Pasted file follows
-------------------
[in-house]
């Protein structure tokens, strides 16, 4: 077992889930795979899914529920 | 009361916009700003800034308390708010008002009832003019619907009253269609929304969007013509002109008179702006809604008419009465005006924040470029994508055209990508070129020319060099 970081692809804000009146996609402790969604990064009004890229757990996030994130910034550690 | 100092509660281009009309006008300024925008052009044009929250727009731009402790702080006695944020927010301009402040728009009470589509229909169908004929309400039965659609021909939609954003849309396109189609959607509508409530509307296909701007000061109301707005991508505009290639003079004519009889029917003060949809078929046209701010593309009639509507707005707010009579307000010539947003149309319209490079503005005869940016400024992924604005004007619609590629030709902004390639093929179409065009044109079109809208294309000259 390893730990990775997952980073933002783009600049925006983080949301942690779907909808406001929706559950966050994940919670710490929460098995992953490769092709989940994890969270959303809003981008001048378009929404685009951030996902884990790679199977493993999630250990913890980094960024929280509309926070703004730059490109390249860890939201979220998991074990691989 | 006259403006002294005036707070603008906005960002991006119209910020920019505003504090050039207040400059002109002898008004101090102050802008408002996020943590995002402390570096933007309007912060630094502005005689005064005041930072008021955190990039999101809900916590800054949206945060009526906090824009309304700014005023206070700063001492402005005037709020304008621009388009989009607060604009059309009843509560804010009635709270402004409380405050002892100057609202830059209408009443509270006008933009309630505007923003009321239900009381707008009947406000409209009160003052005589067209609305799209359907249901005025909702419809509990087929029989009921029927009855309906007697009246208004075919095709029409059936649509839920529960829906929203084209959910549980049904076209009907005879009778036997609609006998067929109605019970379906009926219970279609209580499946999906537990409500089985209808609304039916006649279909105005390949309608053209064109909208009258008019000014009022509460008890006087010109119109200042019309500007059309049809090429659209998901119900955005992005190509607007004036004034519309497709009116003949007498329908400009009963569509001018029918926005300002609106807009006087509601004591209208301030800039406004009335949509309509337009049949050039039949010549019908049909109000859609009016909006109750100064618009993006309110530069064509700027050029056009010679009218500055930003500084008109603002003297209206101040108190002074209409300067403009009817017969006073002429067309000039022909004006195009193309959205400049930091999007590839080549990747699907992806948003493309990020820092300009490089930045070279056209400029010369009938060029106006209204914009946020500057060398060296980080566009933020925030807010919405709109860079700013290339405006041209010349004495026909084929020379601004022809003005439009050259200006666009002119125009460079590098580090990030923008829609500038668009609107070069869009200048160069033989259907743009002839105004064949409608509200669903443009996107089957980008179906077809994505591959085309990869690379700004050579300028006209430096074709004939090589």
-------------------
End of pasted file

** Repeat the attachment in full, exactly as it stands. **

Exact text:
[in-house]
């Protein structure tokens, strides 16, 4: 077992889930795979899914529920 | 009361916009700003800034308390708010008002009832003019619907009253269609929304969007013509002109008179702006809604008419009465005006924040470029994508055209990508070129020319060099 970081692809804000009146996609402790969604990064009004890229757990996030994130910034550690 | 100092509660281009009309006008300024925008052009044009929250727009731009402790702080006695944020927010301009402040728009009470589509229909169908004929309400039965659609021909939609954003849309396109189609959607509508409530509307296909701007000061109301707005991508505009290639003079004519009889029917003060949809078929046209701010593309009639509507707005707010009579307000010539947003149309319209490079503005005869940016400024992924604005004007619609590629030709902004390639093929179409065009044109079109809208294309000259 390893730990990775997952980073933002783009600049925006983080949301942690779907909808406001929706559950966050994940919670710490929460098995992953490769092709989940994890969270959303809003981008001048378009929404685009951030996902884990790679199977493993999630250990913890980094960024929280509309926070703004730059490109390249860890939201979220998991074990691989 | 006259403006002294005036707070603008906005960002991006119209910020920019505003504090050039207040400059002109002898008004101090102050802008408002996020943590995002402390570096933007309007912060630094502005005689005064005041930072008021955190990039999101809900916590800054949206945060009526906090824009309304700014005023206070700063001492402005005037709020304008621009388009989009607060604009059309009843509560804010009635709270402004409380405050002892100057609202830059209408009443509270006008933009309630505007923003009321239900009381707008009947406000409209009160003052005589067209609305799209359907249901005025909702419809509990087929029989009921029927009855309906007697009246208004075919095709029409059936649509839920529960829906929203084209959910549980049904076209009907005879009778036997609609006998067929109605019970379906009926219970279609209580499946999906537990409500089985209808609304039916006649279909105005390949309608053209064109909208009258008019000014009022509460008890006087010109119109200042019309500007059309049809090429659209998901119900955005992005190509607007004036004034519309497709009116003949007498329908400009009963569509001018029918926005300002609106807009006087509601004591209208301030800039406004009335949509309509337009049949050039039949010549019908049909109000859609009016909006109750100064618009993006309110530069064509700027050029056009010679009218500055930003500084008109603002003297209206101040108190002074209409300067403009009817017969006073002429067309000039022909004006195009193309959205400049930091999007590839080549990747699907992806948003493309990020820092300009490089930045070279056209400029010369009938060029106006209204914009946020500057060398060296980080566009933020925030807010919405709109860079700013290339405006041209010349004495026909084929020379601004022809003005439009050259200006666009002119125009460079590098580090990030923008829609500038668009609107070069869009200048160069033989259907743009002839105004064949409608509200669903443009996107089957980008179906077809994505591959085309990869690379700004050579300028006209430096074709004939090589």